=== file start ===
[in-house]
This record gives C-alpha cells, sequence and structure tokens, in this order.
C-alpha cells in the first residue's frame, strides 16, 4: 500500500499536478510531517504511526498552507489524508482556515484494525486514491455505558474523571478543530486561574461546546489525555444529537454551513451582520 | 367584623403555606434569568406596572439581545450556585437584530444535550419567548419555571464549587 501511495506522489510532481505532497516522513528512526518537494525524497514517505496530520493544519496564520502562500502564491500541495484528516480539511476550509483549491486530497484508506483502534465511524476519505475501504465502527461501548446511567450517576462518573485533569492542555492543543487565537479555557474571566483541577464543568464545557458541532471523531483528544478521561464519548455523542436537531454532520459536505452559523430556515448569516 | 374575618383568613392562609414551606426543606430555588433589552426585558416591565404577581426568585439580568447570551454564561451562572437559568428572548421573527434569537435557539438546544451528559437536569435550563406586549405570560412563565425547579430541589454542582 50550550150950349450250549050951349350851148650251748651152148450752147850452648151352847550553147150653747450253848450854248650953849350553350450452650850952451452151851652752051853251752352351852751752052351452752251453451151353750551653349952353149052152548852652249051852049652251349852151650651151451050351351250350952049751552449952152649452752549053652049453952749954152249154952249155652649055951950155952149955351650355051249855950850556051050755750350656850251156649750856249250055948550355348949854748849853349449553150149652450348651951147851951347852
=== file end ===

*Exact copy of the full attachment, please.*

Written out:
[in-house]
This record gives C-alpha cells, sequence and structure tokens, in this order.
C-alpha cells in the first residue's frame, strides 16, 4: 500500500499536478510531517504511526498552507489524508482556515484494525486514491455505558474523571478543530486561574461546546489525555444529537454551513451582520 | 367584623403555606434569568406596572439581545450556585437584530444535550419567548419555571464549587 501511495506522489510532481505532497516522513528512526518537494525524497514517505496530520493544519496564520502562500502564491500541495484528516480539511476550509483549491486530497484508506483502534465511524476519505475501504465502527461501548446511567450517576462518573485533569492542555492543543487565537479555557474571566483541577464543568464545557458541532471523531483528544478521561464519548455523542436537531454532520459536505452559523430556515448569516 | 374575618383568613392562609414551606426543606430555588433589552426585558416591565404577581426568585439580568447570551454564561451562572437559568428572548421573527434569537435557539438546544451528559437536569435550563406586549405570560412563565425547579430541589454542582 50550550150950349450250549050951349350851148650251748651152148450752147850452648151352847550553147150653747450253848450854248650953849350553350450452650850952451452151851652752051853251752352351852751752052351452752251453451151353750551653349952353149052152548852652249051852049652251349852151650651151451050351351250350952049751552449952152649452752549053652049453952749954152249154952249155652649055951950155952149955351650355051249855950850556051050755750350656850251156649750856249250055948550355348949854748849853349449553150149652450348651951147851951347852